David Warsofsky: C/C-
If any other defenseman on this list had the season Warsofsky had, their respective grade would be much higher than a C. Fact is, Warsofsky entered the season with All American expectations, and wound up winning Second Team Hockey East honors to a rousing, “He did it on reputation alone,” from many around the hockey community. BU coach Jack Parker talked after the season about Warsofsky’s seemingly bored nature with the college competition, and supposed that the tougher test he’ll get with the AHL’s Providence Bruins may respark his competitive edge better than Parker could.
Max Nicastro: D-/D
Nicastro also entered the season with high expectations after a strong freshman year, but was probably the worst of BU’s blue-liners from start to finish. His team worst minus-9 rating, 59 penalty minutes, two game misconducts and nine meager points seem to paint the picture well enough. Nicastro has talent, and Parker attributed his struggles to a mental slump early in the season that the Californian failed to shake. The cure according to Parker: some confidence that’ll hopefully be gained in the offseason.
Sean Escobedo: C
Like Nicastro, Escobedo was also coming off a solid freshman season, but for a stay-at-home defenseman, “Scooby’s” defensive-zone play left much to be desired. He isn’t expected to contribute much offensively, so his six points aren’t a big deal, but he struggled at times to make basic plays on the breakout, something even a D-first defenseman needs to be able to do in modern college hockey. His 62 penalty minutes weren’t a big plus, either.
Ryan Ruikka: B-/C+
One of the best stories in Hockey East this year, Ruikka finally made his way onto the ice after missing all of the previous two seasons with major injuries. From the start, Ruikka proved he belonged. The redshirt sophomore earned praise for his work in the defensive zone, and finished fourth among the team’s blue-liners in goals. Among his most important contributions, oddly enough, was his ability to stay on the ice –– among BU’s starting six defensemen, Ruikka had far and away the fewest penalty minutes with 22.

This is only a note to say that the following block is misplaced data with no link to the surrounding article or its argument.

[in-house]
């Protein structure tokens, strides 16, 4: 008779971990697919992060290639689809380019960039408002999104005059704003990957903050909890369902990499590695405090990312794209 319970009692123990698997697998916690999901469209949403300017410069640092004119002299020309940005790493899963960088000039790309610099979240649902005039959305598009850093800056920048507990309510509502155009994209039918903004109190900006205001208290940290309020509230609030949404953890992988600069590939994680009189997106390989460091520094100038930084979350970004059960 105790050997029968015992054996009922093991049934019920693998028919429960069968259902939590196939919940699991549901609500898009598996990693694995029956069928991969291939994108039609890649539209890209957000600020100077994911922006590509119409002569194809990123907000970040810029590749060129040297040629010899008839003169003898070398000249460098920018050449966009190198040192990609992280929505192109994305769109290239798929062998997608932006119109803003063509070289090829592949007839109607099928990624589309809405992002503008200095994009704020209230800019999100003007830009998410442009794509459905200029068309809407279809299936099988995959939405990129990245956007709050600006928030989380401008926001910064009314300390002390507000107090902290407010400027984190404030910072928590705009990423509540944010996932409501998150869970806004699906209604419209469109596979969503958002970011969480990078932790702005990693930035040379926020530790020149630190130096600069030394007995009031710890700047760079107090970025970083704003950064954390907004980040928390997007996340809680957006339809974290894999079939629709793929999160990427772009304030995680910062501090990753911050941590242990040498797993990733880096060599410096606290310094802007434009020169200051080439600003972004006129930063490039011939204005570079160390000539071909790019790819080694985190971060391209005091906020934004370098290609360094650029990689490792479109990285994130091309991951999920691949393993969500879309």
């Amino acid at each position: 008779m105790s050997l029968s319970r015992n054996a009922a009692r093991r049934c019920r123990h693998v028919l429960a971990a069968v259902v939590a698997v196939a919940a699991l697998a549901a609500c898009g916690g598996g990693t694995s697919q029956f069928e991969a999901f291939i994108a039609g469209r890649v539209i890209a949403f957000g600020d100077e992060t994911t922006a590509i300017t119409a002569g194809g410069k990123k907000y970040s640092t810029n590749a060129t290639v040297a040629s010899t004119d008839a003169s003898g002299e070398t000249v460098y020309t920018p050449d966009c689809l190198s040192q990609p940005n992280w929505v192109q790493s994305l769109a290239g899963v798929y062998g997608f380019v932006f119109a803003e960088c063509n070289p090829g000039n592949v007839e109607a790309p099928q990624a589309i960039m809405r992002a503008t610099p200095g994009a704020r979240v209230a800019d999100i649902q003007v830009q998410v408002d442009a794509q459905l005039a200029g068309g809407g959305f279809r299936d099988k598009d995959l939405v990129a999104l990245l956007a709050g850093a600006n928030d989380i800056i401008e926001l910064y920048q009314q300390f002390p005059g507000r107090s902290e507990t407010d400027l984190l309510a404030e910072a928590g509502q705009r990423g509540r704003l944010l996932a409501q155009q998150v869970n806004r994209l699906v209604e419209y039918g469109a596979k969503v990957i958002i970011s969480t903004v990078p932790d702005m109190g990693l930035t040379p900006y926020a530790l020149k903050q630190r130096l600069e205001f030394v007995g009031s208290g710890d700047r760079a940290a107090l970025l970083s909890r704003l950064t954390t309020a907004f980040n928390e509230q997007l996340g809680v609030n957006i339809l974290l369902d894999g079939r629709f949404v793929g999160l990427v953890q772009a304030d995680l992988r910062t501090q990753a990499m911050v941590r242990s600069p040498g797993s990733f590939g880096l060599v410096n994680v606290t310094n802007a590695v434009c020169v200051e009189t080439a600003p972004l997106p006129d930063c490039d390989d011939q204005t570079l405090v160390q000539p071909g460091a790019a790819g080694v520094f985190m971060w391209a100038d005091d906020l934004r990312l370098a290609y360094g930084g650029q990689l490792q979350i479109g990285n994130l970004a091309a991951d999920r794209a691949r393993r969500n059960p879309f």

Adam Clendening: B+
The US National Development Program alum didn’t exactly burst onto the college hockey scene, scoring nine points with one multipoint game in his first 18 contests. That changed as the season wore on, especially once the allure (and pressure) of a potential World Juniors appearance came and went without a phone call. The rookie scored 17 points over his last 22 games, finishing as the team’s highest scoring defenseman. Just as important, his play on the breakout and the defensive zone improved by leaps and bounds, making him more than just an offensive threat. The one apparent area in need of improvement is penalties, where his 80 minutes were second most on the team. It’s worth noting that 38 of those minutes came in two games, though, as he tallied 21 PIM against Merrimack on Jan. 18 and 17 PIM on March 4 against Northeastern.
Garrett Noonan: B+
Nobody was a more pleasant surprise for the Terriers in 2010-11 than Noonan, a super-late recruit who from day one, as Jack Parker said, “Surprised me with how good he was.” Noonan’s physical tools mostly range from average to above average, but his ability to think the game, according to Parker, are off the charts. Rarely if ever did Noonan make a dumb play with the puck on his stick, and defensively, he was easily BU’s most consistent player from start to finish. Like Clendening, Noonan struggled to stay out of the sin bin, logging a team high 89 PIM and earning a one-game suspension as punishment for three game misconducts.
Patrick MacGregor: C/C+
MacGregor only saw action in 13 games, but proved in that time span he’s capable of playing defense at the Division 1 level. The rookie is big-bodied and rangy, and skates fairly well for his size. He’s unlikely to ever be a top-pair defenseman for the Terriers, and will again have to battle for playing time next year, but BU could be stuck with far worse options at their seventh defensive spot.